Etymology
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auto (n.)
1899 as shortened form of automobile (q.v.). Similar evolution yielded French, German auto.
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auto-focus (n.)

by 1933 in photography, originally of enlargers, by 1942 of lenses, from auto- + focus (n.).

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auto-erotic (adj.)

also autoerotic, 1898, coined by Havelock Ellis from auto- + erotic. Related: Auto-eroticism (1898). The opposite is allo-erotic.

By "auto-erotism" I mean the phenomena of spontaneous sexual emotion generated in the absence of an external stimulus proceeding, directly or indirectly, from another person. [Ellis, "Auto-Erotism," in The Alienist and Neurologist, April 1898]
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automaker (n.)
"manufacturer of automobiles," 1925, from auto "automobile" + maker.
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autocade (n.)
1922, from auto "automobile" + ending from cavalcade.
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autosuggestion (n.)
also auto-suggestion, 1879, a hybrid from auto- + suggestion. The idea, and probably the model for the word, are from French.
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autogamy (n.)
"self-fertilization," 1877, from auto- "self" + -gamy "fertilization." Related: Autogamous (1880).
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autolatry (n.)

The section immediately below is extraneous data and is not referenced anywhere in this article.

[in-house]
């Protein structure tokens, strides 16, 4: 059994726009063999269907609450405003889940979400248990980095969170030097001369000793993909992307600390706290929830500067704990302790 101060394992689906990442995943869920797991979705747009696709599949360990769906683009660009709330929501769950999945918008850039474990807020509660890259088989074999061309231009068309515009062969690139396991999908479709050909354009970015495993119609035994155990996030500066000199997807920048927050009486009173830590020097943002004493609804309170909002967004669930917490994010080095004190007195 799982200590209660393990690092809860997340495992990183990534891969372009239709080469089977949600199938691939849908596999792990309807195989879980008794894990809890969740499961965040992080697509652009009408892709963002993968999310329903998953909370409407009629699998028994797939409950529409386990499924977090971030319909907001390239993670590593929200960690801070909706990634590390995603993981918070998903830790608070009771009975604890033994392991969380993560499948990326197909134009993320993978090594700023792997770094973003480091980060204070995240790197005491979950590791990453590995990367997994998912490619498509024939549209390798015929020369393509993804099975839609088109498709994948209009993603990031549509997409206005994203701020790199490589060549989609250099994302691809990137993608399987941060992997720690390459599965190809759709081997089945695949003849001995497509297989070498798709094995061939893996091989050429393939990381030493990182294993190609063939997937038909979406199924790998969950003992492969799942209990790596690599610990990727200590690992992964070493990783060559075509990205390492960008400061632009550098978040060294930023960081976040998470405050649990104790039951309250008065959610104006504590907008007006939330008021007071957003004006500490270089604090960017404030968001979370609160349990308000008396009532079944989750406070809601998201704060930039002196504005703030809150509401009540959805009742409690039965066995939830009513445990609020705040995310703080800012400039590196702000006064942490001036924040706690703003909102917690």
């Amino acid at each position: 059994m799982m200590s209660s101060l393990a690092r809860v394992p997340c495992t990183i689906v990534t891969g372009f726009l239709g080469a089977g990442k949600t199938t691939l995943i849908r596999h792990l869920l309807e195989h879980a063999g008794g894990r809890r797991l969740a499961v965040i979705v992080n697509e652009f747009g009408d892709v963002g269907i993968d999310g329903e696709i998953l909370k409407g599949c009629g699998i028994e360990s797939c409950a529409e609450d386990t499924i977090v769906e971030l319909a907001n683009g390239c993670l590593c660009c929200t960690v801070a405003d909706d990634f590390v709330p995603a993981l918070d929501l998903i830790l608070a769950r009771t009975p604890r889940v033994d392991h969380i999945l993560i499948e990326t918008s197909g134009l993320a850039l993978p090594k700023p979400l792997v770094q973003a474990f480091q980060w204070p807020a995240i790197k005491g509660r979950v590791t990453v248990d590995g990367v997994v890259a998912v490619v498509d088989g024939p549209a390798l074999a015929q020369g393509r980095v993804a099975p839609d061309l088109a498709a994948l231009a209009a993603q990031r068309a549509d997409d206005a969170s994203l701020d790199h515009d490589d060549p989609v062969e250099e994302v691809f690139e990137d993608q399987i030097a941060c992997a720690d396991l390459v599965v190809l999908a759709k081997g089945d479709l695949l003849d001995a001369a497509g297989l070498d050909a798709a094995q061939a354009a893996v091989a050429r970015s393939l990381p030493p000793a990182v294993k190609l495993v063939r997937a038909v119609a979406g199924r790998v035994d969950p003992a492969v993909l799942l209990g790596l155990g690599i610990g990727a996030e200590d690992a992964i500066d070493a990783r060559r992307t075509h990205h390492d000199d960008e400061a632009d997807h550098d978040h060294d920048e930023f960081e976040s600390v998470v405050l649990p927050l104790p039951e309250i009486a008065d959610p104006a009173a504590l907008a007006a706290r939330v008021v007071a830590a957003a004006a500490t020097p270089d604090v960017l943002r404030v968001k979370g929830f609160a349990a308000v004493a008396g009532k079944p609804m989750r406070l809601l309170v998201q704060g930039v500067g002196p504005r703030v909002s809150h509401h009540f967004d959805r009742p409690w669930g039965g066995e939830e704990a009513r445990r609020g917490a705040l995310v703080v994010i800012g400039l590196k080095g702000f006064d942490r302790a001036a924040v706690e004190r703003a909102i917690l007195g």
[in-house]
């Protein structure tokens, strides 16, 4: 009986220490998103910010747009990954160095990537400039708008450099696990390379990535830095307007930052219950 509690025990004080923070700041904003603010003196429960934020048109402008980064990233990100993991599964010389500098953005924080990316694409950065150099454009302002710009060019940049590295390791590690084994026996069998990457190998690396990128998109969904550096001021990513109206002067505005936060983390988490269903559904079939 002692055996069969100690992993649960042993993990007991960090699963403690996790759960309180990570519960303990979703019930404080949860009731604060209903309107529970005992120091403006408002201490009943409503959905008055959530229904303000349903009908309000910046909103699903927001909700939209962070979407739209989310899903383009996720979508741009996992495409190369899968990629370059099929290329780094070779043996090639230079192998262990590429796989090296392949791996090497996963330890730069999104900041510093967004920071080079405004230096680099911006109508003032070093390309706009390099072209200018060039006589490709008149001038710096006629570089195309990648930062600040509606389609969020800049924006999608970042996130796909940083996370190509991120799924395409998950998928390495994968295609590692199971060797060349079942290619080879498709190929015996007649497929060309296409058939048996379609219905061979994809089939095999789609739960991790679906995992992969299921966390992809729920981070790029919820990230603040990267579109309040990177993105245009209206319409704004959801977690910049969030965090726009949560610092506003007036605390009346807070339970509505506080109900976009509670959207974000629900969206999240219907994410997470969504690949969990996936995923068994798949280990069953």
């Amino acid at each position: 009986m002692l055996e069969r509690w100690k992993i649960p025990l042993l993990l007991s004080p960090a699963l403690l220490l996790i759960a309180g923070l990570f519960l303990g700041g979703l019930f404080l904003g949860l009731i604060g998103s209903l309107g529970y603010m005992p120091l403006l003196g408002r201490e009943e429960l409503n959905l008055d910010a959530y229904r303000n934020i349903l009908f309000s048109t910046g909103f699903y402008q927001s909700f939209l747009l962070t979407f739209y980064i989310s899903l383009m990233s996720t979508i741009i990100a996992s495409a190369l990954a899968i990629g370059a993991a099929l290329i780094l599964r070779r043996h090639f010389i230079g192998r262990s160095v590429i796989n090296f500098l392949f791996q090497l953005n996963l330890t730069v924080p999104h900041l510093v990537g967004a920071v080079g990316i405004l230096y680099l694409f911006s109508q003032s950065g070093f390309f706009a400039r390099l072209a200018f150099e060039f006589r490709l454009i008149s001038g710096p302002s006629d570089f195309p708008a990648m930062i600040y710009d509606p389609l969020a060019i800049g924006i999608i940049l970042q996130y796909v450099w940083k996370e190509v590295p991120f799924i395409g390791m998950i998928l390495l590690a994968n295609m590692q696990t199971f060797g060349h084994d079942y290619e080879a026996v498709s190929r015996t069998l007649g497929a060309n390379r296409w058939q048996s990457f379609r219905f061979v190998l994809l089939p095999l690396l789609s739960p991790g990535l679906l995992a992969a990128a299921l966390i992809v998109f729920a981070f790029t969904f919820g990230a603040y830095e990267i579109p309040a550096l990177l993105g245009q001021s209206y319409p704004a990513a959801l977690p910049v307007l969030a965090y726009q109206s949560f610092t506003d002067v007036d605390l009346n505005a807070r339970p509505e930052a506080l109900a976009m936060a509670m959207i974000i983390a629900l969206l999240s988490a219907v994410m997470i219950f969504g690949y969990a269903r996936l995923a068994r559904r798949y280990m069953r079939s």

"self-worship," 1620s (in Latinate form autolatria), from auto- "self" + -latry "worship of."
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autosome (n.)

"an ordinary (non-sex) chromosome," 1906, coined by U.S. cytologist T.H. Montgomery from auto- + -some (3)). Related: Autosomal.

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auto- 
word-forming element meaning "self, one's own, by oneself, of oneself" (and especially, from 1895, "automobile"), from Greek autos, reflexive pronoun, "self, same," which is of unknown origin. It also was a common word-forming element in ancient Greek, as in modern English, but very few of the old words have survived the interval. In Greek, as a word-forming element, auto- had the sense of "self, one's own, of oneself ('independently'); of itself ('natural, native, not made'); just exactly; together with." Before a vowel, it became aut-; before an aspirate, auth-. In Greek it also was used as a prefix to proper names, as in automelinna "Melinna herself." The opposite prefix would be allo-.
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